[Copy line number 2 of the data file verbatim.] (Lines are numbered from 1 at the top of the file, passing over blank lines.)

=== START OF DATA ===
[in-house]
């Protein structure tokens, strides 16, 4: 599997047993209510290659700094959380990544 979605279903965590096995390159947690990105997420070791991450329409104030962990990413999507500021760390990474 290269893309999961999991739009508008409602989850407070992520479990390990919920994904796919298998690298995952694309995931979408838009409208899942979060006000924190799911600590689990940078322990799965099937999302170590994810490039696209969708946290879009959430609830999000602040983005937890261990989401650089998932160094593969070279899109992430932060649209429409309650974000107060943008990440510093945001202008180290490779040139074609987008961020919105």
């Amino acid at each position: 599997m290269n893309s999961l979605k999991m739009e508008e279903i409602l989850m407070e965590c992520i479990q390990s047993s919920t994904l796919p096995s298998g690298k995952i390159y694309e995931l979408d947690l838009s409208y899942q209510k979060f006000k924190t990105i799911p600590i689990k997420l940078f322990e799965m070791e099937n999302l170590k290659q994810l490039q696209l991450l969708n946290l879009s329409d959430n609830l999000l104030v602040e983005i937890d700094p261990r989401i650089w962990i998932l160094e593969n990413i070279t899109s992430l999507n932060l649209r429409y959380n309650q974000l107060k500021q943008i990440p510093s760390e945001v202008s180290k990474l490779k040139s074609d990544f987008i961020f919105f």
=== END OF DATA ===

């Protein structure tokens, strides 16, 4: 599997047993209510290659700094959380990544 979605279903965590096995390159947690990105997420070791991450329409104030962990990413999507500021760390990474 290269893309999961999991739009508008409602989850407070992520479990390990919920994904796919298998690298995952694309995931979408838009409208899942979060006000924190799911600590689990940078322990799965099937999302170590994810490039696209969708946290879009959430609830999000602040983005937890261990989401650089998932160094593969070279899109992430932060649209429409309650974000107060943008990440510093945001202008180290490779040139074609987008961020919105």